Jewish pilgrimage in Morocco #30 : Daniel Hashomer Ashkenazi, a saint venerated by Jews and Muslims

Rabbi Daniel Hashomer Ashkenazi is buried in the village of Tagouna, where several miracles have taken place, according to the account of Moroccan Jews. The saint, venerated by Muslims and Jews, is known for his healing powers.

The tomb of Daniel Hashomer Ashkenazi. / DR
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Located 55 kilometers away from Marrakech, the village of Tagouna is home to the tomb of Rabbi Daniel Hashomer Ashkenazi, a Jewish saint also known as Sidi Daniel. The local population, of Jewish and Muslim faith, had visited his grave for spiritual activities for several years.

Legend has it that he was initially an emissary from Palestine. Like several saints who went to Amazigh villages to fund their schools, he then settled down in this small village and decided to remain.

After passing away, he left behind him a fabulous tale marked by several miracles. The Jewish saint is visited every Elul, the twelfth month of the Jewish civil year and the sixth month of the ecclesiastical year on the Hebrew calendar.

Rabbi Daniel Hashomer «is best known for his miraculous remedies for mental illness and he is also venerated by Muslims, who call him Sidi Denil (or Daniel)», reports the Moreshet-Morocco platform, noting that even in Israel, «Moroccan Jews continue to celebrate his Hillula, on the first of Elul».

Unfortunately, history has not kept much information on the biography of this saint or his experience. However, the location of the mausoleum, «despite its isolation and difficult access» did not prevent the Hilulla of Rabbi Daniel Hashomer «from achieving great success».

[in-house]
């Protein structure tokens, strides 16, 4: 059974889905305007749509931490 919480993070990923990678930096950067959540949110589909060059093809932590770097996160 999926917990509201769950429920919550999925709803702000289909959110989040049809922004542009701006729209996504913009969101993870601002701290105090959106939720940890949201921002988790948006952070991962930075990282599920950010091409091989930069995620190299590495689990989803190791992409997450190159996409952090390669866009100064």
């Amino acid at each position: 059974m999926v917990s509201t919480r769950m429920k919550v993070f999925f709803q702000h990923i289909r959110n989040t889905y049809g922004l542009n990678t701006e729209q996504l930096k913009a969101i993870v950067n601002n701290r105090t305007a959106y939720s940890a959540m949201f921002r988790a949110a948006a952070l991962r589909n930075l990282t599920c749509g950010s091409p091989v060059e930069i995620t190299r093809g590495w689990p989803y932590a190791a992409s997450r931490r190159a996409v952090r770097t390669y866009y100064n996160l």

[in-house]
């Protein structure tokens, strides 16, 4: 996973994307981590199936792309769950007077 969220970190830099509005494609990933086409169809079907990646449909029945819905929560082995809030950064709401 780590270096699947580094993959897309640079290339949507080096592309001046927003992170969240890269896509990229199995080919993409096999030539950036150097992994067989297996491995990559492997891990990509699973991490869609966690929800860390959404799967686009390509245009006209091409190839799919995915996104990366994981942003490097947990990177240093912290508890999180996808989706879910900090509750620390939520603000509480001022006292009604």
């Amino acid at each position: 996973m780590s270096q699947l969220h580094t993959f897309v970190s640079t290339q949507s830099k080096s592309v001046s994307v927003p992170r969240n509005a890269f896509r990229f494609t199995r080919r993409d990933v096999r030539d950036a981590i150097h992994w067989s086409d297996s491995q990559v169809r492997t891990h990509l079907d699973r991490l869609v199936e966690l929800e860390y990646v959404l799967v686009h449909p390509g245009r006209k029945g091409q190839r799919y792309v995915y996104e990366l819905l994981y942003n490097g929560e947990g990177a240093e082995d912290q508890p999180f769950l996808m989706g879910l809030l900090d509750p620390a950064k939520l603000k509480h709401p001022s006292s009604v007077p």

In his book «Saint Veneration Among the Jews in Morocco» (Editions Wayne State University Press, 1998), the historian and ethnographer Issachar Ben-Ami refers to the legends linked to Rabbi Daniel Hashomer. «An Arab began to build a house near [the grave of] Rabbi Daniel Hashomer Ashkenazi, but it was demolished and the Arab died», he wrote, quoting the account of a Jew.

The origins of its veneration by Muslims

Another account recalls that «any hostile act against a saint, any scornful or disrespectful expression about him or his tomb, elicited severe reprisals». «A barren Muslim woman who bathed at the tomb of R. Daniel Hashomer Ashkenazi was stricken with paralysis», the same book said.

In addition, «a woman's menstrual period, having started during a visit to Rabbi Daniel Hashomer, had caused a thunderstorm accompanied by hail and rain», it said. «Muslims were afraid of him. No Muslim who cut off a piece of the tree there or did something lasted long. Muslims say they think «this shomer (saint) is tough».

But Rabbi Daniel Hashomer is also presented as a holy healer. «I was sick for three months with something like typhus. I couldn’t talk nor walk», said a Jew in a story relayed by the book by historian and ethnographer Issachar Ben-Ami. «I had barely reached there when I got well. I opened my eyes and asked my father for some food», the story read.

Stories, relayed in the same work, suggest that part of the mausoleum was built by a Jew who had served in the French army and who had promised before the war to return to the village of Tagouna to build a house near the grave.

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